Treatments that focus on emotional and psychological factors have been shown to be effective in reducing or eliminating outbreaks of warts. Hypnotherapy and techniques of stress reduction and relaxation are highly recommended.

Allopathic treatment

There is no cure for genital warts, as the virus cannot be destroyed once it enters the body. The warts themselves may be burned off with electrocautery or lasers; frozen with liquid nitrogen for easy removal; or surgically removed. Podophyllum resin, trichloroacetic acid, interferon inducers, 5-fluorouracil cream, bichloroacetic acid, or trichloroacetic acid can be used as a topical treatment. These medications require several weeks of treatment and may irritate the skin. Pregnant women should be sure to inform their health care provider of this condition, as some of the medications for warts may cause fetal abnormalities. Genital warts can also be treated with injections of interferon, either into muscle tissue or directly into the lesions.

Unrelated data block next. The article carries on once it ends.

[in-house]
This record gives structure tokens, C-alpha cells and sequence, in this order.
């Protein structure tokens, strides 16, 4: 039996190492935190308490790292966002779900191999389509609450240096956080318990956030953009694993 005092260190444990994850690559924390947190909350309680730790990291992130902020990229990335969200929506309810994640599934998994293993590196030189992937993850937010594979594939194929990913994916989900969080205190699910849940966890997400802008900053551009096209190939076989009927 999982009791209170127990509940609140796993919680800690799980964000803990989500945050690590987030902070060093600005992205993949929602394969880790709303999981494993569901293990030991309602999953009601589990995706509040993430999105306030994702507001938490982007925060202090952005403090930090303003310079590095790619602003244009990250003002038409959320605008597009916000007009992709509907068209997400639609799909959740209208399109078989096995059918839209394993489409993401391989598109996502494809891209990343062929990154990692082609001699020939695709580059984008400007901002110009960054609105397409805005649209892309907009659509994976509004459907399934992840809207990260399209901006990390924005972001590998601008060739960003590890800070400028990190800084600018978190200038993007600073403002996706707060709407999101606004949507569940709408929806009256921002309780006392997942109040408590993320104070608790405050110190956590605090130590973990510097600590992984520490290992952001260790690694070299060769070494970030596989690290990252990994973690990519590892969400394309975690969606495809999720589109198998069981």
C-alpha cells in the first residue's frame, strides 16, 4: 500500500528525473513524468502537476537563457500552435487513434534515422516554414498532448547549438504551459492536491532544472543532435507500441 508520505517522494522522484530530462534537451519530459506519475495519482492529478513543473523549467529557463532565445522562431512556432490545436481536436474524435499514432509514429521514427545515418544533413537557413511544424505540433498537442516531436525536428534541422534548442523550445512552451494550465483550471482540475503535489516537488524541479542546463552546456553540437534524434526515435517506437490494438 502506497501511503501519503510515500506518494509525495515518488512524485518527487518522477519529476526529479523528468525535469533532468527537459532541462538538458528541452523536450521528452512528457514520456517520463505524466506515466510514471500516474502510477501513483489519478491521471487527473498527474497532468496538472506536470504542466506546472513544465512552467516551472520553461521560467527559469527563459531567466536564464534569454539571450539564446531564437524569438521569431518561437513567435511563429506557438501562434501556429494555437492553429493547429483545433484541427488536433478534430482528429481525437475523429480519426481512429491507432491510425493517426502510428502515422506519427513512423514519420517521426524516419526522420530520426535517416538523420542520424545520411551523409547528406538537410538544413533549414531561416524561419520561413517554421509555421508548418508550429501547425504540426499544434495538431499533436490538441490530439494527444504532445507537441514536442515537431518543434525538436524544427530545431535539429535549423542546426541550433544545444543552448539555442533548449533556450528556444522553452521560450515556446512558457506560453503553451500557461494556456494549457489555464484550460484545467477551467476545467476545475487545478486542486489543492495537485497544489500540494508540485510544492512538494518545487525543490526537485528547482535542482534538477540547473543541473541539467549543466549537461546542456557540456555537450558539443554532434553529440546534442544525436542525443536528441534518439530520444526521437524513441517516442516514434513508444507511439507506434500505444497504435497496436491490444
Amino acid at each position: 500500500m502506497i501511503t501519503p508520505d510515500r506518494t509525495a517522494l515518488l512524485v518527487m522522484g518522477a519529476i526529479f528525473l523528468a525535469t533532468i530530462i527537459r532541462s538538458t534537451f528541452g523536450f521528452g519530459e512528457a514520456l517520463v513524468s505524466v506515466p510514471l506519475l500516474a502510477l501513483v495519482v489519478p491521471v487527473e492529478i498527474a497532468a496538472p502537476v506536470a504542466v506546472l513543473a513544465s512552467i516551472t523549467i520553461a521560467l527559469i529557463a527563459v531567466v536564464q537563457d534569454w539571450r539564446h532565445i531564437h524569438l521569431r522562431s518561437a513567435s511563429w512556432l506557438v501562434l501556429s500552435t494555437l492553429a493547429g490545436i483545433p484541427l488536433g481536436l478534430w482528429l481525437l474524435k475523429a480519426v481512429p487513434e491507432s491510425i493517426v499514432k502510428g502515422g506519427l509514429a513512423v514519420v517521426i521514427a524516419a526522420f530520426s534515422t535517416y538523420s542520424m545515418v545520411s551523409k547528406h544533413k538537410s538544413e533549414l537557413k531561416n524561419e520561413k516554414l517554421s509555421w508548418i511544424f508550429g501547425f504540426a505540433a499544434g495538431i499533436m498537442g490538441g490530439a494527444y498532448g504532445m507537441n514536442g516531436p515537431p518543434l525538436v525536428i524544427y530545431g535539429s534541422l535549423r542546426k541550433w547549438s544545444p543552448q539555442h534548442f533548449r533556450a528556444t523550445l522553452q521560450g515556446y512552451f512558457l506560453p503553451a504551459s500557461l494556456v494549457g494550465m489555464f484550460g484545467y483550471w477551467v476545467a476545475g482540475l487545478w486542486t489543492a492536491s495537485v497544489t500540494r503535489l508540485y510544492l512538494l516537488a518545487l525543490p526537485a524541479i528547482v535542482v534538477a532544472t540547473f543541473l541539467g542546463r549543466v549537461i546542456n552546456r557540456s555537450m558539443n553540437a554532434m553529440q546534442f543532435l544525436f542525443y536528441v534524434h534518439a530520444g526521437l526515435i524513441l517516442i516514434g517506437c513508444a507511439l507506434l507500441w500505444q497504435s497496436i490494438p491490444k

Unfortunately, regardless of the treatment regime, genital warts have a high rate of recurrence. Several courses of treatment may be required. Sexual partners should be diagnosed and treated as well. Because of the connection between certain strains of HPV and cervical cancer, infected women should also have yearly pap smears.

Expected results